he3456
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q) mRNA is used during translation to form polypeptides. describe how mRNA is produced in the nucleus of a cell;

a)
1. Helicase;
2. Breaks hydrogen bonds;
3. Only one DNA strand acts as template;
4. RNA nucleotides attracted to exposed bases;
5. (Attraction) according to base pairing rule;
6. RNA polymerase joins (RNA) nucleotides together;
7. Pre-mRNA spliced to remove introns.

why would you not write about RNA polymerase binding to a region of non coding DNA...etc. instead since isn't DNA helicase related to DNA replication rather than mRNA formation?
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RM_Asclepius
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(Original post by he3456)
q) mRNA is used during translation to form polypeptides. describe how mRNA is produced in the nucleus of a cell;

a)
1. Helicase;
2. Breaks hydrogen bonds;
3. Only one DNA strand acts as template;
4. RNA nucleotides attracted to exposed bases;
5. (Attraction) according to base pairing rule;
6. RNA polymerase joins (RNA) nucleotides together;
7. Pre-mRNA spliced to remove introns.

why would you not write about RNA polymerase binding to a region of non coding DNA...etc. instead since isn't DNA helicase related to DNA replication rather than mRNA formation?
DNA helicase is simply an enzyme that overcomes hydrogen bonds between the two strands of DNA and is therefore required in both DNA replication and mRNA formation. RNA polymerase does not bind to the non-coding strand at all, but it binds to the RNA nucleotides that have undergone complementary base pairing with the TEMPLATE STRAND.
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he3456
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(Original post by RM_Asclepius)
DNA helicase is simply an enzyme that overcomes hydrogen bonds between the two strands of DNA and is therefore required in both DNA replication and mRNA formation. RNA polymerase does not bind to the non-coding strand at all, but it binds to the RNA nucleotides that have undergone complementary base pairing with the TEMPLATE STRAND.
ohh, and the RNA polymerase simply binds the new nucleotides together?
its just my textbook says soemthing completely different to the markscheme
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A.shaquile
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Can someone explain 3 to 5 leading and lagging strand in DNA replication? Thanks.
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RM_Asclepius
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(Original post by he3456)
ohh, and the RNA polymerase simply binds the new nucleotides together?
its just my textbook says soemthing completely different to the markscheme
Yes that is correct. I would say the RNA polymerase catalyses the formation of phosphodiester bonds between adjacent RNA nucleotides (through hydrolysis of ATP) just to be specific.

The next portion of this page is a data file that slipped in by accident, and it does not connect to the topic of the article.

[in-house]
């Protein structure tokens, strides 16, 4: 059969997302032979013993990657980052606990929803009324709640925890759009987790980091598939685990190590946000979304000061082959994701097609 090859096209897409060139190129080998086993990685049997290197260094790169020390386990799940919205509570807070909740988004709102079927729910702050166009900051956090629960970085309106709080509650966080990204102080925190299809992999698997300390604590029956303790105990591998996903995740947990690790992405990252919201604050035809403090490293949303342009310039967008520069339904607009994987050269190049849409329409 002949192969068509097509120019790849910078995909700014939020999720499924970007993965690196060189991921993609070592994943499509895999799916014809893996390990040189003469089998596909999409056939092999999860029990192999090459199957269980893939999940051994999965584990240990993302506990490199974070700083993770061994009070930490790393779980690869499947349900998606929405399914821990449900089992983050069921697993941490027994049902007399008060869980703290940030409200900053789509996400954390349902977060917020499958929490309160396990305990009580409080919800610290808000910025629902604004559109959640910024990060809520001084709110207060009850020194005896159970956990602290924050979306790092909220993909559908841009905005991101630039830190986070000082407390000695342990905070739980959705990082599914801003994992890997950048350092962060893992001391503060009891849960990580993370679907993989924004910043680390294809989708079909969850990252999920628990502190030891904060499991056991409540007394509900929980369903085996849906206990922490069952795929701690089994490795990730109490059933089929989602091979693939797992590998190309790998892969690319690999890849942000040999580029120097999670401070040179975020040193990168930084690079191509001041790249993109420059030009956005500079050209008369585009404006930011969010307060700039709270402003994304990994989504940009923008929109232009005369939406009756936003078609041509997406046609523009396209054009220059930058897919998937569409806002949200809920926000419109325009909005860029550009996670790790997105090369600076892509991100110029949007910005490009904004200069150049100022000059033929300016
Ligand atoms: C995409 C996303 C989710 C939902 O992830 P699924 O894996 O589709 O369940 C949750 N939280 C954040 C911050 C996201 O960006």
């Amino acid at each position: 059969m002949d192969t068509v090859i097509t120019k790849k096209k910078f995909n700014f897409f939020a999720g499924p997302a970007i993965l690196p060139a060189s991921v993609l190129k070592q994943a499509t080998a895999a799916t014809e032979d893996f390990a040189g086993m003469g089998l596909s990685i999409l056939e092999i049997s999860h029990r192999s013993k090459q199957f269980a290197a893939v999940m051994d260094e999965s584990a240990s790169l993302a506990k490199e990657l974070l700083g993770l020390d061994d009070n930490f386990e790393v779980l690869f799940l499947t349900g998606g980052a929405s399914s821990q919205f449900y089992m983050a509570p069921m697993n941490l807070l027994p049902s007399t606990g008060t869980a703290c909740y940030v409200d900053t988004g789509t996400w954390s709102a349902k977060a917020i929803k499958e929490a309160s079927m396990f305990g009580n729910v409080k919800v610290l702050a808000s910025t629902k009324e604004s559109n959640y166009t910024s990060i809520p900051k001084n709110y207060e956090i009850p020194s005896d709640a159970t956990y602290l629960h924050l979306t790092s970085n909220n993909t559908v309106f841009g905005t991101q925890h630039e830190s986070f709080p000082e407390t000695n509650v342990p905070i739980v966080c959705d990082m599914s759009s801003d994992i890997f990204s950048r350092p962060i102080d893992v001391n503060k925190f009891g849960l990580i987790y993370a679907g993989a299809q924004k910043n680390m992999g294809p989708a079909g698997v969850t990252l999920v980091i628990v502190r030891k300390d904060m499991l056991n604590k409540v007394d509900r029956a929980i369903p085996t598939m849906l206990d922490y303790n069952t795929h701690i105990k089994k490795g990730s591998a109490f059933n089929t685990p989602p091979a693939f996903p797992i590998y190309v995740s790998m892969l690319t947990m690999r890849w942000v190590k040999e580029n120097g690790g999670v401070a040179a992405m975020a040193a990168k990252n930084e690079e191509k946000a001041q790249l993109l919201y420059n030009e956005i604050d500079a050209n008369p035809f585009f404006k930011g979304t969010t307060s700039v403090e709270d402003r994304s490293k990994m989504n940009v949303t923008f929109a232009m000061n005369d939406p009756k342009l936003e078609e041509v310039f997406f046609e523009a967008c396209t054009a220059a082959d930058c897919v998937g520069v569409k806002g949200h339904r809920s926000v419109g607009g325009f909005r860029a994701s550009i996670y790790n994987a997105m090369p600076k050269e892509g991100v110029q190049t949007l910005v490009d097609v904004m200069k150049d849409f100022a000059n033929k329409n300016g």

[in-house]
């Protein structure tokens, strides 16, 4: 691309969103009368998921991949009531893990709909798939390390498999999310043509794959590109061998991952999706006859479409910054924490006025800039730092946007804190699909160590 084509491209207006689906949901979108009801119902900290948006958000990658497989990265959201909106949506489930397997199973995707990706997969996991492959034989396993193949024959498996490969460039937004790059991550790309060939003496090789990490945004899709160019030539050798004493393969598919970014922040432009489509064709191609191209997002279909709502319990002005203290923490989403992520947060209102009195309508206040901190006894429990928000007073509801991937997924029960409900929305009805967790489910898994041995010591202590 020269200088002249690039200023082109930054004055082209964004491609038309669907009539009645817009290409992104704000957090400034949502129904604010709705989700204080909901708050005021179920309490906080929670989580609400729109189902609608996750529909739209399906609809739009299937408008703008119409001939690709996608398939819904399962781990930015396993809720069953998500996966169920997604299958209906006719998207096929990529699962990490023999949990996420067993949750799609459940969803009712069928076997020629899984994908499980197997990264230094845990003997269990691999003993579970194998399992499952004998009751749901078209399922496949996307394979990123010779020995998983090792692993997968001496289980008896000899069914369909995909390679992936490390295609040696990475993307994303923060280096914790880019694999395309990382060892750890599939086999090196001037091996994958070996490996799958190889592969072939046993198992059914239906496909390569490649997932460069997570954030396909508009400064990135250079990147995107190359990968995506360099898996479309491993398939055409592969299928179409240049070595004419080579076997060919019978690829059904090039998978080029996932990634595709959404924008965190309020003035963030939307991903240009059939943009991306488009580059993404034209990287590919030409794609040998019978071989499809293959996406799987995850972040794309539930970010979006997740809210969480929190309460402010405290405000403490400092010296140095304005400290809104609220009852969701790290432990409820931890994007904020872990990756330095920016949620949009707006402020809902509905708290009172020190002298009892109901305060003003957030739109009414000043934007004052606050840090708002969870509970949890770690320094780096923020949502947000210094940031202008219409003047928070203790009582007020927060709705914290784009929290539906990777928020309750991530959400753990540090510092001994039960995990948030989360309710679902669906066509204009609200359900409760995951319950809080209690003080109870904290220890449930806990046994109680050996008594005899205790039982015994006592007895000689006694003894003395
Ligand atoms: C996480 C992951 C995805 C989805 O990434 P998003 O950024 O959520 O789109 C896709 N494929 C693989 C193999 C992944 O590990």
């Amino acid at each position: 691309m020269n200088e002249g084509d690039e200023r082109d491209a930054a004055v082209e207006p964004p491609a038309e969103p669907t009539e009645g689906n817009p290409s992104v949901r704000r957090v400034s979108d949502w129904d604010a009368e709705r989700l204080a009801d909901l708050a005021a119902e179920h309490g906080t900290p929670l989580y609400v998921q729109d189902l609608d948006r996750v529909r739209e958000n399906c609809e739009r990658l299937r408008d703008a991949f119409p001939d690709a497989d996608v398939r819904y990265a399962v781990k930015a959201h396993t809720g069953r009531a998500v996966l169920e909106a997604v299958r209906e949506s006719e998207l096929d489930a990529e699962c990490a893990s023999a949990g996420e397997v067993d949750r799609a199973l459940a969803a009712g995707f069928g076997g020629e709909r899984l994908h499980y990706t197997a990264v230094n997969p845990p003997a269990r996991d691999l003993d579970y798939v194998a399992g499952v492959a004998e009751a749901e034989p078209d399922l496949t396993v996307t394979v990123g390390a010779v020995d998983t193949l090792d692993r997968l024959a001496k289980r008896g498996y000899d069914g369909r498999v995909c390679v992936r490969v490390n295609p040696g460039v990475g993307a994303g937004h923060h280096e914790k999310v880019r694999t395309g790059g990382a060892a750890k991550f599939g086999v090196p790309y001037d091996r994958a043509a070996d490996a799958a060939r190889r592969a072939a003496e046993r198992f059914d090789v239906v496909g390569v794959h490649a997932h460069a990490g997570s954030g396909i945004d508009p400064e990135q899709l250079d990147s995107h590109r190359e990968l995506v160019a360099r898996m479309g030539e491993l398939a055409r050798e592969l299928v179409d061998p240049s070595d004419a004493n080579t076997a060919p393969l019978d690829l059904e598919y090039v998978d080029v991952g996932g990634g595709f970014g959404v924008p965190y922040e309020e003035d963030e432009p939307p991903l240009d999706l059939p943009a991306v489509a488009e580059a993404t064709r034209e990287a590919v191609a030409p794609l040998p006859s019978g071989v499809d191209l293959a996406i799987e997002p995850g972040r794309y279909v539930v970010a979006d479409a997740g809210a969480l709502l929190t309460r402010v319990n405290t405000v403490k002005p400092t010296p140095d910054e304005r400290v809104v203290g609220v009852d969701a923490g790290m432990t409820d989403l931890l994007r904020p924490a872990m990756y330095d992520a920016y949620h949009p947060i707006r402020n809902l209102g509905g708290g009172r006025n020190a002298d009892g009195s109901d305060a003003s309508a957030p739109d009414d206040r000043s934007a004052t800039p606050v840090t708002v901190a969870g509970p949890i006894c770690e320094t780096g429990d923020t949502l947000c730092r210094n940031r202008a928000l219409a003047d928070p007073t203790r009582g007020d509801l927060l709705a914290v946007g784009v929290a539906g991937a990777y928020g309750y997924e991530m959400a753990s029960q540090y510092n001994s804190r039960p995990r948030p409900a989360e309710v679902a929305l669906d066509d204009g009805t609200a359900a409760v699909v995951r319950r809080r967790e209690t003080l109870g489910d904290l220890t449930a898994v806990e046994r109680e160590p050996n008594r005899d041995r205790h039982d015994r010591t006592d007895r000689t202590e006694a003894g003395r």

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Exdoz
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(Original post by he3456)
q) mRNA is used during translation to form polypeptides. describe how mRNA is produced in the nucleus of a cell;

a)
1. Helicase;
2. Breaks hydrogen bonds;
3. Only one DNA strand acts as template;
4. RNA nucleotides attracted to exposed bases;
5. (Attraction) according to base pairing rule;
6. RNA polymerase joins (RNA) nucleotides together;
7. Pre-mRNA spliced to remove introns.

why would you not write about RNA polymerase binding to a region of non coding DNA...etc. instead since isn't DNA helicase related to DNA replication rather than mRNA formation?
(Original post by RM_Asclepius)
Yes that is correct. I would say the RNA polymerase catalyses the formation of phosphodiester bonds between adjacent RNA nucleotides (through hydrolysis of ATP) just to be specific.
Yep this is correct. RNA polymerase is the same as DNA polymerase during DNA semi-conservative replication.It basically forms the backbone for the new strand which is the mRNA strand
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RM_Asclepius
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(Original post by A.shaquile)
Can someone explain 3 to 5 leading and lagging strand in DNA replication? Thanks.
When DNA helicase attaches to a molecule of DNA, it 'unzips' the molecule in the 5' to 3' direction. As this is occurring DNA polymerase has attached to the parts of the two strands that are exposed. As DNA polymerase is an enzyme that has a specific shape, it may only join nucleotides and move up the DNA in the 5' to 3' direction, we know however that the two strands of DNA in a molecule are antiparallel which means that one of the strands will run in the 3' to 5' direction. This means that on the 5' to 3' strand, that DNA helicase and polymerase are running in the same direction, this is known as the leading strand. The other strand is known as the lagging strand because as we mentioned before, DNA polymerase can only run in the 5' to 3' direction which means that in this strand, it has to keep stopping and reattaching to the newly exposed bases created by the action of DNA helicase. I found this link that explains it pretty well: https://www.biologyexams4u.com/2013/...l#.XgHz0C10dQI
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